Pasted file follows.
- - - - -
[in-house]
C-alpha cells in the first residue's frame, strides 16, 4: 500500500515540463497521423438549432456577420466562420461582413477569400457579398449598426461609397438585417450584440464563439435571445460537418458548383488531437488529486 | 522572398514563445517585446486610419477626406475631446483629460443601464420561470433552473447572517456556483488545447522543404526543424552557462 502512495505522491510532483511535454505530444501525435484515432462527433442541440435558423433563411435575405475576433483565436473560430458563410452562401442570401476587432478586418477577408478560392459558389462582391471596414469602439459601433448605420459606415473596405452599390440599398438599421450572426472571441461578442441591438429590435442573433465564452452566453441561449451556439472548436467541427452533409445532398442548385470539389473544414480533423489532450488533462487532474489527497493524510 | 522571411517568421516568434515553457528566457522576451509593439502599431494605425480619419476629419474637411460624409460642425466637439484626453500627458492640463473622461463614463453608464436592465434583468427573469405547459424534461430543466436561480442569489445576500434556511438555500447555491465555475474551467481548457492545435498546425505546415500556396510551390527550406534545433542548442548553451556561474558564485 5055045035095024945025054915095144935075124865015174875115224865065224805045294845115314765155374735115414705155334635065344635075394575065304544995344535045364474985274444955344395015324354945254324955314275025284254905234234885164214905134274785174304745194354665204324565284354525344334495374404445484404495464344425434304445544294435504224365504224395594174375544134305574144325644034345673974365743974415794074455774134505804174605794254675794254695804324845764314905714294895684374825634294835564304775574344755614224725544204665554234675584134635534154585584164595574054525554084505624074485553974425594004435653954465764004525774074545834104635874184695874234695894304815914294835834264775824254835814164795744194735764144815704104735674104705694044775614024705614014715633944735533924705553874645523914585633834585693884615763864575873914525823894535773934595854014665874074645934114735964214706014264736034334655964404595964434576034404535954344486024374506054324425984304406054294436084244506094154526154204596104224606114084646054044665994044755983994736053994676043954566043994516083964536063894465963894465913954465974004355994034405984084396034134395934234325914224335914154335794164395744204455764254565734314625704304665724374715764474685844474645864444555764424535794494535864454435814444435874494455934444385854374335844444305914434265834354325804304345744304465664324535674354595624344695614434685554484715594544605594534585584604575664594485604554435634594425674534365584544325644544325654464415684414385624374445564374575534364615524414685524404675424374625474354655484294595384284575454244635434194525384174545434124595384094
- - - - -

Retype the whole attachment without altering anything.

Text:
[in-house]
C-alpha cells in the first residue's frame, strides 16, 4: 500500500515540463497521423438549432456577420466562420461582413477569400457579398449598426461609397438585417450584440464563439435571445460537418458548383488531437488529486 | 522572398514563445517585446486610419477626406475631446483629460443601464420561470433552473447572517456556483488545447522543404526543424552557462 502512495505522491510532483511535454505530444501525435484515432462527433442541440435558423433563411435575405475576433483565436473560430458563410452562401442570401476587432478586418477577408478560392459558389462582391471596414469602439459601433448605420459606415473596405452599390440599398438599421450572426472571441461578442441591438429590435442573433465564452452566453441561449451556439472548436467541427452533409445532398442548385470539389473544414480533423489532450488533462487532474489527497493524510 | 522571411517568421516568434515553457528566457522576451509593439502599431494605425480619419476629419474637411460624409460642425466637439484626453500627458492640463473622461463614463453608464436592465434583468427573469405547459424534461430543466436561480442569489445576500434556511438555500447555491465555475474551467481548457492545435498546425505546415500556396510551390527550406534545433542548442548553451556561474558564485 5055045035095024945025054915095144935075124865015174875115224865065224805045294845115314765155374735115414705155334635065344635075394575065304544995344535045364474985274444955344395015324354945254324955314275025284254905234234885164214905134274785174304745194354665204324565284354525344334495374404445484404495464344425434304445544294435504224365504224395594174375544134305574144325644034345673974365743974415794074455774134505804174605794254675794254695804324845764314905714294895684374825634294835564304775574344755614224725544204665554234675584134635534154585584164595574054525554084505624074485553974425594004435653954465764004525774074545834104635874184695874234695894304815914294835834264775824254835814164795744194735764144815704104735674104705694044775614024705614014715633944735533924705553874645523914585633834585693884615763864575873914525823894535773934595854014665874074645934114735964214706014264736034334655964404595964434576034404535954344486024374506054324425984304406054294436084244506094154526154204596104224606114084646054044665994044755983994736053994676043954566043994516083964536063894465963894465913954465974004355994034405984084396034134395934234325914224335914154335794164395744204455764254565734314625704304665724374715764474685844474645864444555764424535794494535864454435814444435874494455934444385854374335844444305914434265834354325804304345744304465664324535674354595624344695614434685554484715594544605594534585584604575664594485604554435634594425674534365584544325644544325654464415684414385624374445564374575534364615524414685524404675424374625474354655484294595384284575454244635434194525384174545434124595384094